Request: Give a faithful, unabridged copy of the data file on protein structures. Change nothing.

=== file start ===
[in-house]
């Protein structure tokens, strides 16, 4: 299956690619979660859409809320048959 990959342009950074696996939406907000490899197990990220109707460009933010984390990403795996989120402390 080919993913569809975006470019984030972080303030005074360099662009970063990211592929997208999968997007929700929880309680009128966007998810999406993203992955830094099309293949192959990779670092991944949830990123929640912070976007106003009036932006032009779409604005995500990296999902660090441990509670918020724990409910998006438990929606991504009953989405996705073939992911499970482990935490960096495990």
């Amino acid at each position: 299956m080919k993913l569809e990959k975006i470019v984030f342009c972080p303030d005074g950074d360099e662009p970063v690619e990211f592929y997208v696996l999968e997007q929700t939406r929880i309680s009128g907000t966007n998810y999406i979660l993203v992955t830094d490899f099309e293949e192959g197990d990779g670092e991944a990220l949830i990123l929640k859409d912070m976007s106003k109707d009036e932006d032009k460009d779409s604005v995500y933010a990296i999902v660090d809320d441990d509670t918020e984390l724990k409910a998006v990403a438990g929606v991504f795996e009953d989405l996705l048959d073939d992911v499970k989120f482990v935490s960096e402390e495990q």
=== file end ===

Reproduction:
[in-house]
């Protein structure tokens, strides 16, 4: 299956690619979660859409809320048959 990959342009950074696996939406907000490899197990990220109707460009933010984390990403795996989120402390 080919993913569809975006470019984030972080303030005074360099662009970063990211592929997208999968997007929700929880309680009128966007998810999406993203992955830094099309293949192959990779670092991944949830990123929640912070976007106003009036932006032009779409604005995500990296999902660090441990509670918020724990409910998006438990929606991504009953989405996705073939992911499970482990935490960096495990």
């Amino acid at each position: 299956m080919k993913l569809e990959k975006i470019v984030f342009c972080p303030d005074g950074d360099e662009p970063v690619e990211f592929y997208v696996l999968e997007q929700t939406r929880i309680s009128g907000t966007n998810y999406i979660l993203v992955t830094d490899f099309e293949e192959g197990d990779g670092e991944a990220l949830i990123l929640k859409d912070m976007s106003k109707d009036e932006d032009k460009d779409s604005v995500y933010a990296i999902v660090d809320d441990d509670t918020e984390l724990k409910a998006v990403a438990g929606v991504f795996e009953d989405l996705l048959d073939d992911v499970k989120f482990v935490s960096e402390e495990q």